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  • Donna Hines
    January 1, 1970
    The "World's Best Storyteller" is a hit or miss with me and this time he was a bit off.Blindside begins with a two-fer deal as we have a mayor with a missing daughter and a father of six with a son in prison. Why not work together?So, it shall begin with a whirlwind of sources with just 'one father helping another.' Innocently enough we follow this windy trail to uncover an informant, a murder, a bunch of pills changing hands, and families that are deeply concerned.The final outcome brings about The "World's Best Storyteller" is a hit or miss with me and this time he was a bit off.Blindside begins with a two-fer deal as we have a mayor with a missing daughter and a father of six with a son in prison. Why not work together?So, it shall begin with a whirlwind of sources with just 'one father helping another.' Innocently enough we follow this windy trail to uncover an informant, a murder, a bunch of pills changing hands, and families that are deeply concerned.The final outcome brings about change.Love is blinding. Love is cruel. Love is heartless. Love can be used as a tool of the heart.Escaping may not be easy.Freedom may be elusive.Safety may be an allusion.One thing is for sure - the parents in this story won't stop this answers are found.It's a race for the truth and for survival.A good but not a best for JP...
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  • Autumn Chastain
    January 1, 1970
    Wow this book I could not put down and finished in one day...one of my favorite series by James Patterson....the michael Bennett series with his 10 adopted kids and his priest grandfather and his Irish fiancé....this time this story takes him abroad to a different country to track down a hacker and find the missing daughter of the mayor of New York....loved the story from the start to the finish....can’t wait for more of this series
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  • John
    January 1, 1970
    The Michael Bennett novels have always been one of our favorites and this one beats them all. The plot and characters are very intriguing and interesting. This one has an international mystery plot that involves some serious events. As always the Bennett novel as always addresses his interaction with his large Family.
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  • Robin
    January 1, 1970
    NYC detective Michael Bennett, father of 10, is on 2 cases in this new book. The first is a home invasion involving murder, where Michael has a confrontation with a suspect and is then placed on leave. While on leave, he secretly helps the mayor whose daughter has gone missing. Throughout the drama, the family keeps Michael grounded and sane. Enjoyable story with a very likable protagonist.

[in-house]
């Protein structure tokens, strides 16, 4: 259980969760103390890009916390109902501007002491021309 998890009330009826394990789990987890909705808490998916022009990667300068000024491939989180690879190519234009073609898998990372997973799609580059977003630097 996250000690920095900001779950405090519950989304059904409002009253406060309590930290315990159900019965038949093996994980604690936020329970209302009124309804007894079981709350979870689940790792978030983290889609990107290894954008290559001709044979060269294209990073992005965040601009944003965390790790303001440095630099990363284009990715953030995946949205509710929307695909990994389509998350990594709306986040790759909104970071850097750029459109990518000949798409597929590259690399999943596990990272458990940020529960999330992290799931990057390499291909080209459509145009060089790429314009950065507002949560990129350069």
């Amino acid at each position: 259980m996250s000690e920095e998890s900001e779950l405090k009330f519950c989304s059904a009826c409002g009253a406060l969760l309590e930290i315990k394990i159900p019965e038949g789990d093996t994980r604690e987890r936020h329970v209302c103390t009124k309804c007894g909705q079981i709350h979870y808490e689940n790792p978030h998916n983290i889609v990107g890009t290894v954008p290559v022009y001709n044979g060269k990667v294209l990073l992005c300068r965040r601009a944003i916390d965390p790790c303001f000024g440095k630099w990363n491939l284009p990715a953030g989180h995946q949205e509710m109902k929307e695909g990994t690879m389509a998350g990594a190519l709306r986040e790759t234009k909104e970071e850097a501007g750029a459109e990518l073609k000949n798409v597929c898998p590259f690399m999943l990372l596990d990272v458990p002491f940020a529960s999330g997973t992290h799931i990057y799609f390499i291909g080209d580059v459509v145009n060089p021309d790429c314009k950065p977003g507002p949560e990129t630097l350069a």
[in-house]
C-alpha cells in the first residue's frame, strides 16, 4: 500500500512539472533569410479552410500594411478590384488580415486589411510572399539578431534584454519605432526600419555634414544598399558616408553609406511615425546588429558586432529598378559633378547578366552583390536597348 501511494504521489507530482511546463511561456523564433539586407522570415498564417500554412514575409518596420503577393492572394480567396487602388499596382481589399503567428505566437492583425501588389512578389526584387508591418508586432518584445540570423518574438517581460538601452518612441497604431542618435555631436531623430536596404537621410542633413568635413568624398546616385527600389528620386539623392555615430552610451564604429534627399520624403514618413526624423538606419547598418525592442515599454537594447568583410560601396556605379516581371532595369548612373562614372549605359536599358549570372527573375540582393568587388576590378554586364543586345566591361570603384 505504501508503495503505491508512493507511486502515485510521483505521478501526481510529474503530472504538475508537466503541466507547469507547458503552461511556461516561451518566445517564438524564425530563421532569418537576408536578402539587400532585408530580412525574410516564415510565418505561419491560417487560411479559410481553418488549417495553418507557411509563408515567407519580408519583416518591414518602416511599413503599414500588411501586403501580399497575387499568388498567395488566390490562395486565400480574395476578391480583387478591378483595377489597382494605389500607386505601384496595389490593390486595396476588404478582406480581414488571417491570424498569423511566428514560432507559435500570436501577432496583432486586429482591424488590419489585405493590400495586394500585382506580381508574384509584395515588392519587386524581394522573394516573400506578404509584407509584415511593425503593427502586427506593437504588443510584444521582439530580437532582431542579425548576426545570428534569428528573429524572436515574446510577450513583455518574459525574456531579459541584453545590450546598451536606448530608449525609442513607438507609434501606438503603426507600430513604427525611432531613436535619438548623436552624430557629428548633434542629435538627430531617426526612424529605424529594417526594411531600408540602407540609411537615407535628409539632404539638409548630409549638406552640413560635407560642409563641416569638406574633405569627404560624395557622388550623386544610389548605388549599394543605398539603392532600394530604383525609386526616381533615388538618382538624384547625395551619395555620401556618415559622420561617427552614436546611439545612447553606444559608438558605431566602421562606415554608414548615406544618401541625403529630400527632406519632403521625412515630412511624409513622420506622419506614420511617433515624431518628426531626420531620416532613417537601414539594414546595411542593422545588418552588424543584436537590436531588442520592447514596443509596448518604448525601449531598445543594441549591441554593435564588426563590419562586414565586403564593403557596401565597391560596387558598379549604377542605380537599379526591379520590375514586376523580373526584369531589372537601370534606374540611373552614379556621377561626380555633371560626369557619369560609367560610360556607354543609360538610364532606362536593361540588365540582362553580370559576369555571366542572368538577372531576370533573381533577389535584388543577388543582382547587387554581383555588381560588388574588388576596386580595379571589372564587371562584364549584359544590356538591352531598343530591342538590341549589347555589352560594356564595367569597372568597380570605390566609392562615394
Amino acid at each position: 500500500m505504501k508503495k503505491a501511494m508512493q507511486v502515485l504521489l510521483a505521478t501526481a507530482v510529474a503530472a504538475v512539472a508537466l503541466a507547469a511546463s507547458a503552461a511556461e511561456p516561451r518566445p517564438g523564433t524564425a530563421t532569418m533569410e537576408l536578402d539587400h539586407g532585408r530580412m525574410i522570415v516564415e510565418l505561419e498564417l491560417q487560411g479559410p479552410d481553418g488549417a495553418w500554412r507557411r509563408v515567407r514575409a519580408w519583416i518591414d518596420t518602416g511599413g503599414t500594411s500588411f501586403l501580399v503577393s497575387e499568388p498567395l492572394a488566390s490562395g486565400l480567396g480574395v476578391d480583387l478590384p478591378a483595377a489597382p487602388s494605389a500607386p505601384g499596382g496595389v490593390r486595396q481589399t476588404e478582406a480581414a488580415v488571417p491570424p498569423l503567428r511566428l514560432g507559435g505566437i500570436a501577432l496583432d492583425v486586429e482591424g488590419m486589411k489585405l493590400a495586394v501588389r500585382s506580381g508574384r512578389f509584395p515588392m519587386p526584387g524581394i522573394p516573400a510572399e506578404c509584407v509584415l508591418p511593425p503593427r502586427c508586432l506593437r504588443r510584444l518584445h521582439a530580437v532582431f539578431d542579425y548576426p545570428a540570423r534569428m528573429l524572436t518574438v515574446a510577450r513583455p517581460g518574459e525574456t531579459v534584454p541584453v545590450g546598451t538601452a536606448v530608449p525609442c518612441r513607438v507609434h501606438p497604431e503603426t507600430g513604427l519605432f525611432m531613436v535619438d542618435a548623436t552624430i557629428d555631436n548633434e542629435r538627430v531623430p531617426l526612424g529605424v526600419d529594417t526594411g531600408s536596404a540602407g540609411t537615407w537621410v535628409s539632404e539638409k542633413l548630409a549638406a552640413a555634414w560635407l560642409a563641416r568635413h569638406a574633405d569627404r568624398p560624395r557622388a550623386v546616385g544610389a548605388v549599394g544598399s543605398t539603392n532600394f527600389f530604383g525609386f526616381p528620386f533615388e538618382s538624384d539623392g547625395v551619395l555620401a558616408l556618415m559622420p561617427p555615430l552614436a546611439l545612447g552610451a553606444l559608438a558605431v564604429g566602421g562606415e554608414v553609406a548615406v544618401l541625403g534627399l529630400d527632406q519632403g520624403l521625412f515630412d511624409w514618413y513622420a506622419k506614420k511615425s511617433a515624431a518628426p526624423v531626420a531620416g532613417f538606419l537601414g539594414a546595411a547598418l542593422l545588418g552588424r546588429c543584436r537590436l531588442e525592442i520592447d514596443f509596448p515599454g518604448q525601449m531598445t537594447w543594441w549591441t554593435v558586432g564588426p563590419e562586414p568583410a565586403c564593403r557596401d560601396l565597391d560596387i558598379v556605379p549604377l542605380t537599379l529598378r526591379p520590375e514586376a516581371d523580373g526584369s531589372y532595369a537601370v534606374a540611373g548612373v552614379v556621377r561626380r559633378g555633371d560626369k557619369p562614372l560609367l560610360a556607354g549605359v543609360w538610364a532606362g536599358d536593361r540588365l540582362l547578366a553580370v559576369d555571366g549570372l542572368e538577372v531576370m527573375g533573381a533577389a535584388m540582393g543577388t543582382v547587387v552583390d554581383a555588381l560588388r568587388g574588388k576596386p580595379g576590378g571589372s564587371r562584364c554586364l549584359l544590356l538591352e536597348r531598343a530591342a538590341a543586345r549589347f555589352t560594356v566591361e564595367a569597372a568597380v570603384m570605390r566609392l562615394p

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  • Mary Donegan
    January 1, 1970
    Feb 2020 - 3 Stars. Bennett and the mayor have always had a tense relationship, but now the mayor needs him since his daughter has gone missing and is in danger. Bennett's son is in jail so perhaps they can strike a deal.Typical Patterson but I still like to keep-up with the detective and his family.
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  • Tracy
    January 1, 1970
    I love the Michael Bennett series, this one did not was fast paced from the getgo- he really got himself into some trouble. loved the story and of course his kiddos, little twist at the end was amazing!! Ready for the next one!
  • Kathy
    January 1, 1970
    This is a Michael Bennett, detective book. The mayor's daughter is missing and Michael is asked to find her with the promise from the mayor that Michael's son Brian might be early paroled. It is a story about computer hackers who make a lot of money from large companies by black mailing.
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  • Billie
    January 1, 1970
    This book was written for 12 year old boys. The plot is way overshadowed by the shoot em’ up and brawling violence. Not really much of a plot. Very predictable.
  • Katherine
    January 1, 1970
    3.75 stars
  • Judy Alexander
    January 1, 1970
    I agree with some other reviewers. Good but predictable.
  • Judith Rathbone
    January 1, 1970
    Very easy read but prefer women's murder club and private series by Patterson.
  • Darren
    January 1, 1970
    I got this book at a book store. I enjoyed reading it. It had a good story to it. I liked the variety of characters in it. It was a well written book.
  • Christa
    January 1, 1970
    Blindside was a very enjoyable installment in the Michael Bennett series. I liked the mystery in this one, but even more, I was overjoyed about how one aspect played out for the Bennett family.
  • Julie
    January 1, 1970
    Like most of this series, the novel was predictable but entertaining.
  • Pam Pulizzi
    January 1, 1970
    I love Michael Bennett. For some reason, maybe the story being a little too unrealistic (?) I just didn’t love this one. I’ll still keep reading them though!
  • Barbara Markwell
    January 1, 1970
    Pretty typical Patterson book, This time Michael Bennett goes out of the country. Enjoyable read. Time for Michael to get married.
  • Lorinda
    January 1, 1970
    Solid. I enjoyed it and gladdly read over the weekend.
  • Karen Bayer
    January 1, 1970
    I always like Michael Bennett. Good character!